Wednesday, May 20, 2009

Brazil IGIF 2009

Freedom House Freedom on the Net


Population: 194 million

Internet Users/Penetration 2006: 32 million / 17 percent

Internet Users/Penetration 2008: 68 million / 35 percent

Mobile Phone Users/Penetration 2006: 100 million

Mobile Phone Users/Penetration 2008: 151 million

Freedom of the Press (2008) Score/Status: 42 / Partly Free

Digital Opportunity Index (2006) Ranking: 65 out of 181

GNI Per Capita (PPP): $9,400

Web 2.0 Applications Blocked: Yes

Political Content Systematically Filtered: No

Bloggers/Online Journalists Arrested: No

Status: Free

Obstacles to Access: 5 (0–25)

Limits on Content: 8 (0–35)

Violations of User Rights: 13 (0–40)

Total Score: 26 (0–100)


For a country with large social disparities, Brazil has made significant gains in expanding internet access and mobile-phone usage in recent years. It is home to the largest population of internet users in Latin America and the seventh largest in the world.1 The country first connected to the internet in 1990,2 and connectivity is now available in most areas through a variety of technologies, though some infrastructural limitations remain. While internet use has been mostly unrestricted in the past, several legal actions threatened free online expression in 2007 and 2008, including court decisions leading to censorship of reporting that was critical of politicians, a ban on political campaigning on the Orkut social-networking platform, and proposed cybercrime legislation.

Obstacles to Access

According to the International Telecommunication Union (ITU), Brazil had 68 million internet users as of December 2008, accounting for 35.2 percent of the population. A lack of infrastructure affects large segments of users, mainly in rural areas, and is the primary barrier to internet connectivity. Nevertheless, great improvements have been made in recent years as the government has initiated dozens of programs to connect the population to the internet, including investment in WiMax Networks and Digital Cities projects.3 Many of these projects employ broadband technology, which is accessible to a majority of users. The internet is used by people at various socio-economic levels,4 and the country’s e-commerce, e-government, and online-banking services are among the most developed in the world.5 However, due to persistent poverty, internet access remains out of reach for large portions of the population.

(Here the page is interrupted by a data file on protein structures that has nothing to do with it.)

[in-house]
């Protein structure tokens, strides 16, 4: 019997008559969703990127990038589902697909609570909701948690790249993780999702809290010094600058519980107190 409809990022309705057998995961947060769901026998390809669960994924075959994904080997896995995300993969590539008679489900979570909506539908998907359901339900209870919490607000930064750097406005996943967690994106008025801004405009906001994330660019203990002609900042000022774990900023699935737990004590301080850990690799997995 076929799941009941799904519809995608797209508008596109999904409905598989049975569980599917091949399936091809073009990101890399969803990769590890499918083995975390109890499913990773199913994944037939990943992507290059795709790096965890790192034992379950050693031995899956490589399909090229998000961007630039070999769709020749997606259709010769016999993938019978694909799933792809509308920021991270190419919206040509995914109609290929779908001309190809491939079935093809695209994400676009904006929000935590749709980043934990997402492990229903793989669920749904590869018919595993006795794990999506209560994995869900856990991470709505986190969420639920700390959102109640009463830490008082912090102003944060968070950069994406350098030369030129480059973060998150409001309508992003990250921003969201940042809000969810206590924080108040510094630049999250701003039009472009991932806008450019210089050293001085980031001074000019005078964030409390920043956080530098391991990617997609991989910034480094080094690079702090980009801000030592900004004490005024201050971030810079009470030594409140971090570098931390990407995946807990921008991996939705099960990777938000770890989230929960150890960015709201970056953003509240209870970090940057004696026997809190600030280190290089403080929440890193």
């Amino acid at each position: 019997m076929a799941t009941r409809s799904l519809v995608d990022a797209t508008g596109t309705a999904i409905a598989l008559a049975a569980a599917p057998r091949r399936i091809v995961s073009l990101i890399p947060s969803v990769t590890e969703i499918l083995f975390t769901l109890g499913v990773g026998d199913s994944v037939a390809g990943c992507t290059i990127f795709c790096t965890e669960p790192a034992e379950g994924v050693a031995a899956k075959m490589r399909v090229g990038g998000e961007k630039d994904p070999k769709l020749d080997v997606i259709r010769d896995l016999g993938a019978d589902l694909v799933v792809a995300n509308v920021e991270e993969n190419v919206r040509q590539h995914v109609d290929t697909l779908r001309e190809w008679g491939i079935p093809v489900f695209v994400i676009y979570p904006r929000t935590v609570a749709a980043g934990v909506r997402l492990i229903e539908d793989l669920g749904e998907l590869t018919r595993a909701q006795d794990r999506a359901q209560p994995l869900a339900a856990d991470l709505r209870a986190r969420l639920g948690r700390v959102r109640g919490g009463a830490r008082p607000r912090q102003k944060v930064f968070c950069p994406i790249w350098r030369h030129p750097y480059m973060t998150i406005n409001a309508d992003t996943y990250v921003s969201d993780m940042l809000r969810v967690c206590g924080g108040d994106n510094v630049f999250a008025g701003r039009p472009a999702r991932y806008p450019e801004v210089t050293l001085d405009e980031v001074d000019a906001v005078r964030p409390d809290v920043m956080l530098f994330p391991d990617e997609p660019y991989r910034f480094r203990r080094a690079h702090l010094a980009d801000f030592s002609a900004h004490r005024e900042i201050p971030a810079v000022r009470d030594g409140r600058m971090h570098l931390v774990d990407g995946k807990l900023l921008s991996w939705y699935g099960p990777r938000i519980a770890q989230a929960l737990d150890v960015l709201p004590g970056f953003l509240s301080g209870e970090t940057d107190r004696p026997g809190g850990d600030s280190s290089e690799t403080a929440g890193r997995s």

Six companies share the majority of the mobile-phone market, and penetration is increasing rapidly. Statistics show an average annual increase of 20 percent over the last five years and approximately 151 million mobile phones as of November 2008.6

While there have been no major cases of internet blocking by the executive branch, there were several incidents during the coverage period in which the judiciary interfered with access to certain online applications. In 2007, a judge ordered the removal of a video clip showing the private acts of a model and her boyfriend after the woman sued the YouTube video-sharing site.7 YouTube attempted to comply, but users constantly reposted the offending video. The judge then requested that Brazilian internet service providers (ISPs) block the entire site. As a result, YouTube was inaccessible in Brazil for several days in January 2007. The decision was eventually reversed.8

Though they are generally accessible, Google’s social-networking site Orkut and the blog service Wordpress have also been temporarily blocked following orders by the Brazilian judiciary and police. Such incidents have arisen in cases related to pedophilia, hate speech, and racist, homophobic, or defamatory material. Brazilian ISPs apparently lack the technical knowledge or software needed to block a single URL and are therefore forced to limit access to an entire site to comply with government requests. In some cases, however, alternative agreements have been reached between the judiciary and ISP companies to restrict access to the content in question.9

Despite an intricate regulatory environment, there are no specific legal or economic obstacles preventing the operation of diverse businesses that provide access to digital technologies. As a consequence of privatization plans implemented in the 1990s, however, the telecommunications market in general, and the ISP market in particular, tend toward concentration. More than 1,000 ISPs now operate in the country, according to the Brazilian Association of ISPs (ABRANET). However, the four largest companies—Terra, UOL, IG, and Yahoo!—hold more than 50 percent of the market. Broadband access is increasing as prices fall,10 but it is also concentrated among telecommunications and cable companies.11